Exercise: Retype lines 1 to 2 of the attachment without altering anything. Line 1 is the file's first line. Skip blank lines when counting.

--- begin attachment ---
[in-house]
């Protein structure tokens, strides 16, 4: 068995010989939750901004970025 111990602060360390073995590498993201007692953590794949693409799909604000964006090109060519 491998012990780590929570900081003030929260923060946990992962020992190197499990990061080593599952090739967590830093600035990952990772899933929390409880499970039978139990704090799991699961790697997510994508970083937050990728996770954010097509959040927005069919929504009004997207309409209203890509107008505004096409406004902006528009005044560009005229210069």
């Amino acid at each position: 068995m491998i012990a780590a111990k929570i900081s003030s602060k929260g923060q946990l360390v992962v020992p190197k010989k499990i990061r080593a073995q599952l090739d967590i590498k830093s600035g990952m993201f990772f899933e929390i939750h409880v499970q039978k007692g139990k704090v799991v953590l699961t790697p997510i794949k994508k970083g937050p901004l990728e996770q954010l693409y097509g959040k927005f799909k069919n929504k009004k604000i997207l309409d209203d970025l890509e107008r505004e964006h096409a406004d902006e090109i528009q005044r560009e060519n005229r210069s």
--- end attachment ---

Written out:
[in-house]
């Protein structure tokens, strides 16, 4: 068995010989939750901004970025 111990602060360390073995590498993201007692953590794949693409799909604000964006090109060519 491998012990780590929570900081003030929260923060946990992962020992190197499990990061080593599952090739967590830093600035990952990772899933929390409880499970039978139990704090799991699961790697997510994508970083937050990728996770954010097509959040927005069919929504009004997207309409209203890509107008505004096409406004902006528009005044560009005229210069």